A “massive new uranium bull market is in full swing,” according to investor and analyst Kevin Bambrough.
A huge fundamental sentiment shift is underway, as governments scramble to figure out how to decarbonise their economies over the next couple of decades.
Many nations see nuclear as an important part of the ‘green’ energy mix and are planning huge new investments in the sector.
Bambrough, in a lengthy Twitter thread, said news from Japan this week convinces him a new uranium bull market to rival 2007 is on the way. In that era, the price of spot Uranium sky rocketed to around US$135 per lb (partly due to perceived supply issues), before ending the run as the financial crisis hit.
2011 also saw a major shift in sentiment away from nuclear energy due to the disaster in Japan.
The retired investor and analyst believes Japan was the biggest catalyst for the previous bear market in uranium prices and stocks.
This is “simply explosive for the #uranium market as the biggest source of dumping will become the biggest source of pumping,” he said.
He says the change in policy by Japan to be aggressively pro-nuclear again – after years of nuclear power plant shutdowns in the wake of the 2011 earthquake and tsunami – is a huge turning point for the market.
On Friday, the Japanese Cabinet approved new policies to transform the economy to be carbon-neutral by 2050 and fire up old and build new plants over the next decade or so. These new nuclear energy policies will be taken to Parliament in coming weeks, to be passed into law.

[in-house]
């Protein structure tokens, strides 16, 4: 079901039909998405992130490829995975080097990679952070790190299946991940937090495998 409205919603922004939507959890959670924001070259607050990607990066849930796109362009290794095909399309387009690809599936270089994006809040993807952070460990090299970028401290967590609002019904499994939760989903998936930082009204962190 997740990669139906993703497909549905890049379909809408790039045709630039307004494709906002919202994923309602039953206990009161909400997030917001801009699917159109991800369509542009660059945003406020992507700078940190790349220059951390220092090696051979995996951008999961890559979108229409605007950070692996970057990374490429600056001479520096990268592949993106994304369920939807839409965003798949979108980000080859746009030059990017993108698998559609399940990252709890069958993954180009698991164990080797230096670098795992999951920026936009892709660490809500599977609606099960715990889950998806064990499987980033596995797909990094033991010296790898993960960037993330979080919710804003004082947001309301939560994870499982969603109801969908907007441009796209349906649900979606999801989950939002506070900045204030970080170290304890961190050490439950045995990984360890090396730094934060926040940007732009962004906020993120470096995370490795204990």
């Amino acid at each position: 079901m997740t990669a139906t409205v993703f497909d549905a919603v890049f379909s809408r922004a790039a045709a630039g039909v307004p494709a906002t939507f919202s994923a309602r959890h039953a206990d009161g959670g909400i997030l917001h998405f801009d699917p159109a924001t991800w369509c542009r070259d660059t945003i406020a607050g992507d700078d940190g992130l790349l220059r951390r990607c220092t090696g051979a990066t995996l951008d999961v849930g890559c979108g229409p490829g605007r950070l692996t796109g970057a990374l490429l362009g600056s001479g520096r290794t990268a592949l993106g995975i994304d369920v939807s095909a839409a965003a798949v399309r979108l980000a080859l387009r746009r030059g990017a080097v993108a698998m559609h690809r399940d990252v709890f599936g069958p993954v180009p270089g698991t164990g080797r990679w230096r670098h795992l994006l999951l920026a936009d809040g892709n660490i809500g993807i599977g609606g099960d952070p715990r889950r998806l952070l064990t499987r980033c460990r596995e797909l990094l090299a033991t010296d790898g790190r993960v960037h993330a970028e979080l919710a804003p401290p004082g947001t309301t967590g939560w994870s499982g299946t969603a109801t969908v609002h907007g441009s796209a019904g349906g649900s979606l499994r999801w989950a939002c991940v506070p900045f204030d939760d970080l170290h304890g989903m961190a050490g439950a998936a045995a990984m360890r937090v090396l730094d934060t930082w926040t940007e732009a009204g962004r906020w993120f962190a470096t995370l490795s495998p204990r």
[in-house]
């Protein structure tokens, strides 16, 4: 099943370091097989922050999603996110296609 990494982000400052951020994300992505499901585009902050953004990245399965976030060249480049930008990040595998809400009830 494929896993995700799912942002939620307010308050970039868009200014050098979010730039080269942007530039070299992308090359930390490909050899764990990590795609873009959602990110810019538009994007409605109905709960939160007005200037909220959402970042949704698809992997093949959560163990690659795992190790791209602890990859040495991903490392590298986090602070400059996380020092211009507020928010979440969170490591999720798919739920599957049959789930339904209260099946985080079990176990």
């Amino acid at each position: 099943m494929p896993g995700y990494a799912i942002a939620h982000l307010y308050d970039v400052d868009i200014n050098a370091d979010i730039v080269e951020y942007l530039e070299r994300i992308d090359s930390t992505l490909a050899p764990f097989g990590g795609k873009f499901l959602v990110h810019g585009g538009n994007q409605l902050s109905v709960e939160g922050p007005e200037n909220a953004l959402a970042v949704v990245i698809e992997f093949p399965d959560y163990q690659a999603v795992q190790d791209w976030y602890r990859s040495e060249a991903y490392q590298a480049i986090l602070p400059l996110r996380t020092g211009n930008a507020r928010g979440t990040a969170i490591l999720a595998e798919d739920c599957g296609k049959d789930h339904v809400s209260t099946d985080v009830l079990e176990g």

(Even Elon Musk celebrated the news on Twitter).
Japan has been hit particularly hard with energy costs from the oil, gas and coal price rise in 2022, co-including with a post-pandemic economic opening world-wide and the Russian invasion of Ukraine.
Japan, he argues, will need to start stockpiling uranium again to ensure the nation can sustain the coming growth in nuclear energy – which includes extending existing plant lifetime, restarting shuttered plants from the 2010s and building new plants into 2030.
“The battle for long term uranium supplies is coming… this market is all about the long term contracting cycle and it’s about to get dramatic. Some will surely elect to grab what can be had in a very thin spot market,” he said.